Far-right Australian politician Pauline Hanson wears burqa to Senate

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A far-right Australian senator sparked fury for “ridiculing” devout Muslims after wearing a burqa to parliament in a shocking stunt.

Pauline Hanson caused a stir by arriving to the question time session with her face fully covered by the black religious garment, as part of her campaign to have it banned.

The leader of the right-wing One Nation party has argued that the religious dress should not be allowed as it presents a risk to national security.

But her move was heavily criticised by rival politicians. Australia’s Attorney General chastised her for causing offence to the Islamic community.

‘Appalling’: Senator Hanson was criticised for the ‘stunt’ (REUTERS)

In the extraordinary session, Attorney-General George Brandis sharply chastised Senator Hanson’s behaviour and made it clear the Government had no intention of banning the burqa.

He was met with applause when he said: “I am not going to pretend to ignore the stunt that you have tried to pull today by arriving in the chamber dressed in a burqa.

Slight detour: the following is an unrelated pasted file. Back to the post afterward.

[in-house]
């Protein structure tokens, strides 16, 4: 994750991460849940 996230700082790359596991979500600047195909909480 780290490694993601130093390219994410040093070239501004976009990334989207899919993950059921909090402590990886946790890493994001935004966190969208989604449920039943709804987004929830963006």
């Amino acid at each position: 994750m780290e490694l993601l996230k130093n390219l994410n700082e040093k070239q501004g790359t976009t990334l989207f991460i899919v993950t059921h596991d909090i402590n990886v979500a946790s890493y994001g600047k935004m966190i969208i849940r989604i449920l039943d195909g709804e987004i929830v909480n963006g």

Hanson: The One Nation leader said the religious garment causes a risk to national security (EPA)

“We all know that you are not adherent of the Islamic faith. I would caution and counsel you with respect to be very, very careful of the offence you may do to the religious sensibilities of other Australians.

“To ridicule that community, to drive it into a corner, to mock its religious garments, is an appalling thing to do, and I would ask you to reflect on your behaviour.”

Stunt: Hanson looked pleased with the reaction she had sparked (REUTERS)

Ms Hanson sat in her seat in the assembly for about 20 minutes before removing the burqa and proclaiming: “I’m quite happy to remove this because this is not what should belong in this parliament.”

Smiling and seemingly pleased with the reaction she had provoked, she went on: “If a person who wears a balaclava or a helmet in to a bank or any other building, or even on the floor of the court, they must be removed.

Chastised: Senators from both sides join in applauding Attorney-General George Brandisfor his comments (EPA)

“Why is it not the same case for someone who is covering up their face and cannot be identified?”

But Adel Salman, vice president of the Islamic Council of Victoria state, said Hanson’s action was “a mockery of her position”.

“It is very disappointing, but not surprising as she has sought to mock the Islamic faith time and time again.”

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